What is Whey Protein?
First off, for many of you who currently use whey protein and are well aware of how supplementing your diet with this type of protein can produce amazing results, I want to point out that this article is more for the “beginner or novice” whey users.
Whey is the semi-clear liquid that the curds float in after milk has been curdled… (Ya know…”Little Miss Muffet…eating her curds and whey.”) What makes supplemental whey protein different and healthier than whole whey you may find in the grocery store? (Take note, this is very important) there is minimal sugar, whereas whole whey is mostly sugar. Obviously, if you are seeking a toned and lean body, sugar is a huge NO NO.
Supplemental whey has most of the sugar removed, and consists of very short-chain proteins that your body doesn’t have to spend much time or energy digesting. The advantage of this is that when consumed within an hour or so after exercising, (i.e. when the “windows” to your muscles are open for replenishment), whey helps prevent your body from entering a catabolic state. Your muscles essentially “suck it up”…the protein goes directly in and helps with muscle repair. In turn, replenishing your muscle gives your metabolism a boost in the fat-burning direction.
Then as you rest and repair, your muscles can enter an anabolic state. Before you say... “anabolic!??…huh?”, let’s be clear that being in an anabolic state is a good thing simply put, it builds and mineralizes bones & muscles. When combined with exercise, whey protein encourages this process.
Also, as they pertain to the benefits of whey, I do need to make a clear distinction between aerobic and non-aerobic exercise. Both forms of exercise are good, and I believe everyone should do one or the other every day.
Aerobic, means to use oxygen. This is primarily achieved by doing exercises like walking, swimming or cycling. Anaerobic, means limited oxygen. Typical exercises that fall into this category include intense weight training, push ups, and resistance band work, where the “burn” is achieved.
In order for whey protein to produce results you will notice in your muscles, you will need to include multiple anaerobic exercise sessions each week. This type of exercise breaks down muscle fibers, and as mentioned, whey helps to repair them. Over time, you will produce stronger and leaner muscles.
For those of you fearful of 'bulking' up from anaerobic exercise, have no fear...think of whey protein more as food. The calories per scoop of whey protein are approximately 69. A very small addition to your diet.
What are typical results of using whey and anaerobic exercise?
Toned muscles, better skin elasticity, better digestion, better brain function, increased libido, better immune function and lower body fat levels. Not too shabby! The list is longer, but the ones I mentioned are noticeable, typically in a short period of time. 30 days or so.
How is Whey Protein different than other proteins?
Good question…by volume, a huge percentage of the whey protein in a container is BCAA (branch chain amino acids). About 50%. Why is this good you ask… because approximately two thirds of your muscle is made up of BCAA amino acids, and your muscles can use them directly as fuel. Like I mentioned prior, if whey is consumed fairly soon after your workout (this is called the anabolic time frame) there is a much better chance that the whey and BCAA’s will go directly to your muscles and you will get the effects you are wanting.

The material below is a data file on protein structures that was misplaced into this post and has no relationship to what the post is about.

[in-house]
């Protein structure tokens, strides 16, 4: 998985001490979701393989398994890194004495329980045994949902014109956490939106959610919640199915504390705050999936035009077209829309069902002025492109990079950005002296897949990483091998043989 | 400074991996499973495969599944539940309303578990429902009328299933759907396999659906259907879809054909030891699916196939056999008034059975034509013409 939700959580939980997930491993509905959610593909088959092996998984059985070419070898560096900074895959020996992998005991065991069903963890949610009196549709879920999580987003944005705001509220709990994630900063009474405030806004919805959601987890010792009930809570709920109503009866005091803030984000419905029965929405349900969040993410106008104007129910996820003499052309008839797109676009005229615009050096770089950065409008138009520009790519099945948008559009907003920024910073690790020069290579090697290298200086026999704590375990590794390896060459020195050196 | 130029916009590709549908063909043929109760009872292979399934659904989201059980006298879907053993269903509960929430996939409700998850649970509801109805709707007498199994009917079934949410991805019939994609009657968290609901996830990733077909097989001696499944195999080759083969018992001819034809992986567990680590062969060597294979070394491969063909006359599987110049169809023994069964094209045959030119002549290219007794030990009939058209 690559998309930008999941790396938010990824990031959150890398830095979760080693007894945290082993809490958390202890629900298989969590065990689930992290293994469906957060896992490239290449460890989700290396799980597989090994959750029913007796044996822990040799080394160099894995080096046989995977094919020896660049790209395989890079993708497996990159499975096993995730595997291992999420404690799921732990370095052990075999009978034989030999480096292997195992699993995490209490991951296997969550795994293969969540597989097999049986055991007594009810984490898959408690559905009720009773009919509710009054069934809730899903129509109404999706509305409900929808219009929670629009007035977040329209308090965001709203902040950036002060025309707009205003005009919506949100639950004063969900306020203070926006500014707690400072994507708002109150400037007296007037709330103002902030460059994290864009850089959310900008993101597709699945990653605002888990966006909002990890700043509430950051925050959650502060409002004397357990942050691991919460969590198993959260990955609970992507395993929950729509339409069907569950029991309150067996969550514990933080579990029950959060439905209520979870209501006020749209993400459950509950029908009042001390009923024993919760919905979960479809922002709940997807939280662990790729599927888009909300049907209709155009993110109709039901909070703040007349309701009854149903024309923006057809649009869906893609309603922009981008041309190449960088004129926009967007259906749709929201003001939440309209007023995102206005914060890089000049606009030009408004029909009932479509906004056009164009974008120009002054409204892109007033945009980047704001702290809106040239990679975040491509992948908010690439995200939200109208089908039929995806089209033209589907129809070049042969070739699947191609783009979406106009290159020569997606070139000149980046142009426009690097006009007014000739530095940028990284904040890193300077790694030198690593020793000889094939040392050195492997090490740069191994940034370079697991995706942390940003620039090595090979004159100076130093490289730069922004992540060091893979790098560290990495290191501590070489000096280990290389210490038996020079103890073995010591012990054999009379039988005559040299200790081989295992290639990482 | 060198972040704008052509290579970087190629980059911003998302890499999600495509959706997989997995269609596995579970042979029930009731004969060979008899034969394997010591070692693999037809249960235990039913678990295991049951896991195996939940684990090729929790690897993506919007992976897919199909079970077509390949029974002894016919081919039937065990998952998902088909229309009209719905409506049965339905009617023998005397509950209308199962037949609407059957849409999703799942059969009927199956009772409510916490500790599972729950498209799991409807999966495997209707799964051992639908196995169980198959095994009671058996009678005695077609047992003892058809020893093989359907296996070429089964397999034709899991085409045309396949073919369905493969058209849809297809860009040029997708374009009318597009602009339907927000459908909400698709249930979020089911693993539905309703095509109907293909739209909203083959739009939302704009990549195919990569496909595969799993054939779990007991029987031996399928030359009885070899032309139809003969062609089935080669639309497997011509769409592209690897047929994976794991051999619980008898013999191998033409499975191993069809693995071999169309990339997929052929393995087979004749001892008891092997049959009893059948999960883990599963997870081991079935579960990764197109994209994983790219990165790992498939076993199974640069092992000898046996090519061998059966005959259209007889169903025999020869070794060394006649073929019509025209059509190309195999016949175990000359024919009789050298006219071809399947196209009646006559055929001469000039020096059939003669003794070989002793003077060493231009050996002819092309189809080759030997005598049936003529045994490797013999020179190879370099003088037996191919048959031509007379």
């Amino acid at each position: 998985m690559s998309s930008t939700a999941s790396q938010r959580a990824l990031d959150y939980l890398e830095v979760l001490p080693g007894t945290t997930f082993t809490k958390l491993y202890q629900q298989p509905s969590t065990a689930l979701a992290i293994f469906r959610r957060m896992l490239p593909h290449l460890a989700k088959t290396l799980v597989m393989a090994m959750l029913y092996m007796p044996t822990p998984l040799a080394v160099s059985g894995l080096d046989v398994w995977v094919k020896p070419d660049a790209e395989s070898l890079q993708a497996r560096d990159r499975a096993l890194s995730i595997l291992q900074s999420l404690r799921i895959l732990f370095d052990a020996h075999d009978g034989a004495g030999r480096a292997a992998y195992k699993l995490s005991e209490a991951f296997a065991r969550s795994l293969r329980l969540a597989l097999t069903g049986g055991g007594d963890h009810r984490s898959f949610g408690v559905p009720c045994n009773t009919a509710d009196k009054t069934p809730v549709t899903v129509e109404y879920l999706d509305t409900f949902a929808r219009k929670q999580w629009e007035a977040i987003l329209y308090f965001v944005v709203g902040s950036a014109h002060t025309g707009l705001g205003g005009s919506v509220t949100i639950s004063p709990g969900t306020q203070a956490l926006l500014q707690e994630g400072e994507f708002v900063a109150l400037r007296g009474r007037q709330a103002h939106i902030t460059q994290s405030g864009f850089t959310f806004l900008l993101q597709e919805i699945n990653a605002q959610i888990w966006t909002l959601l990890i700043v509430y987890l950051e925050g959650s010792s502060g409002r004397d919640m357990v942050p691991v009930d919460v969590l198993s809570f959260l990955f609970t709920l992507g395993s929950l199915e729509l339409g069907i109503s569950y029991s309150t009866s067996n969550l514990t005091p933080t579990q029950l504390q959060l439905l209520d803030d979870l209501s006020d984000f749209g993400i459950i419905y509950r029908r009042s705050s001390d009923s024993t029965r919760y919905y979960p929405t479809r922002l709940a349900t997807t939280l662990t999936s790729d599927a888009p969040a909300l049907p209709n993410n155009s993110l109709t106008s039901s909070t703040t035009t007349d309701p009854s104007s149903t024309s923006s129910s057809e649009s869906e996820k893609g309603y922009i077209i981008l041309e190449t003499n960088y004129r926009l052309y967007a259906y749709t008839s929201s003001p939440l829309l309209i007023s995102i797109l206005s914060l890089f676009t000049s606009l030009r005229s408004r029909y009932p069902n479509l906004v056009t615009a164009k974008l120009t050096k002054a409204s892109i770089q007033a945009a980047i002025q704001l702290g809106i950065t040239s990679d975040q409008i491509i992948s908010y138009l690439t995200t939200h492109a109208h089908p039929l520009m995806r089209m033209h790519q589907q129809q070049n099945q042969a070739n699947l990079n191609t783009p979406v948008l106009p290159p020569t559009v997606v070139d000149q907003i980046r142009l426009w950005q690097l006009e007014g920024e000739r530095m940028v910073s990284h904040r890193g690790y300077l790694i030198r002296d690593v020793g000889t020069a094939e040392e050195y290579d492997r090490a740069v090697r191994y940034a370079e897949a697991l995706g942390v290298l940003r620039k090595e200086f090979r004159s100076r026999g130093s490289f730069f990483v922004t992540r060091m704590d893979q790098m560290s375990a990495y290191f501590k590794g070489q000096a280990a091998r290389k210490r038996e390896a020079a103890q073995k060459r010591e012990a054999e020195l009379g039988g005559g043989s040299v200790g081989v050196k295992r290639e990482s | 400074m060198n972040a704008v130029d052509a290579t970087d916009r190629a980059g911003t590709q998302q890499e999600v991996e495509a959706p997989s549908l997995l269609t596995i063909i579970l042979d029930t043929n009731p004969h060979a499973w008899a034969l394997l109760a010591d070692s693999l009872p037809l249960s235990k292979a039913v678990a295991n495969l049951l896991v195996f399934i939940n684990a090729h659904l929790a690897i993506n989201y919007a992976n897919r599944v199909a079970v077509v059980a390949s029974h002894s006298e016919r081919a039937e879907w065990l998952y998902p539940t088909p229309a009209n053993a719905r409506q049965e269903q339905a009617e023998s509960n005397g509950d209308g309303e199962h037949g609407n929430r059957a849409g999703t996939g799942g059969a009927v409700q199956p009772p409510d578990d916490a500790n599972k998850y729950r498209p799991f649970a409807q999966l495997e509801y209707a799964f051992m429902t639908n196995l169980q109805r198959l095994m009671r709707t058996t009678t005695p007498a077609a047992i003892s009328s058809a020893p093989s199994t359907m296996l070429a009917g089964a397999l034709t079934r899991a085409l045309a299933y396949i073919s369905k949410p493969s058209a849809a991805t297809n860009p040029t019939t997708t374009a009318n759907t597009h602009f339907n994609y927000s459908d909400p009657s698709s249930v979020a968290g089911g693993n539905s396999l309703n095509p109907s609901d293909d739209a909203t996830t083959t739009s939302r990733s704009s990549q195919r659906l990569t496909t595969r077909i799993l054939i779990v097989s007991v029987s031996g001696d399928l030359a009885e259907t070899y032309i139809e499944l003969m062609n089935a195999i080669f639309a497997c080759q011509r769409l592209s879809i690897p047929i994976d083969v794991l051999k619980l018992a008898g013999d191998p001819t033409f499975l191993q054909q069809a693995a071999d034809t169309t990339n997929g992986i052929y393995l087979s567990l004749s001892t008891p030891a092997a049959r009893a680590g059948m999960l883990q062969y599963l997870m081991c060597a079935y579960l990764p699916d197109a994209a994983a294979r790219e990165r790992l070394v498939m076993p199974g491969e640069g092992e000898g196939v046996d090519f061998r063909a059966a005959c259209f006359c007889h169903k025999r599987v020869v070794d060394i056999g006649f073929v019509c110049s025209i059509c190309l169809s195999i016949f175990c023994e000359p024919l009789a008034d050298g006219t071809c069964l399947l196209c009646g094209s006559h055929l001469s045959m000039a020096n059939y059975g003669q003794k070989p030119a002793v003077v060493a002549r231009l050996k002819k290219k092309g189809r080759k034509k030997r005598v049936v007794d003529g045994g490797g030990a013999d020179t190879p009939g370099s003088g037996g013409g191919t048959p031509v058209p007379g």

What type of Whey Protein should I use?
This is up for debate. All whey protein that is manufactured by reputable brands are good choices. There is ongoing debate as to whether “whey isolate” is better than “whey concentrate” (these are primarily the two types available to purchase). Though isolate has a somewhat higher protein content, it is also more denatured. Concentrate, on the other hand, contains more milk sugar. But, in my opinion, both are fine. Two primary things you will want to read on the nutrition panel are how much sugar is in each serving and how much protein is in each serving. Typically, a scoop of whey protein will have approximately 1.5 – 2 grams of sugar and 14-16 grams of protein. If you are thinking of whey as food, a small chicken breast would contain about the equivalent amount of protein per scoop.
My personal preference goes to whey isolate. I have a bit of a sensitive tummy, and in my personal experience, the isolate form sits well and minimal digestive issues happen. Also, I would recommend avoiding supplements with artificial flavours. The big one to avoid is Aspartame. I won’t get into the negatives of this sweetener here, but there is more and more evidence to suggesting to just leaving this one alone.
So let’s recap and add a suggestion…
Whey protein is NOT just for athletes. It is essentially just predigested dairy protein that has minimal sugar. When used after exercise (whether it’s walking or lifting weights), it can help substantially with the recovery process. When recovery is capitalized on, better muscle tone will come to fruition, less body-fat will accumulate around your mid-section and you will have better energy levels. What’s not to like?
My suggestion is, if you haven’t tried whey protein before, get yourself a container! Start with half a scoop in water and drink it after you exercise on exercise days. On off days, have it in a shake with breakfast.
After a week of this, graduate to a full scoop. Follow this regime with a calorie correct diet for 30days. I’m predicting, you’ll be looking better and feeling healthier as well! Good luck!
Most whey proteins these days taste good and mix up very well. However, like any type of food, it can become “boring”.
Marketing Manager, Optimum Health Vitamins
Disclaimer: The above information is provided for informational purposes only and is not intended to replace the advice of your physician.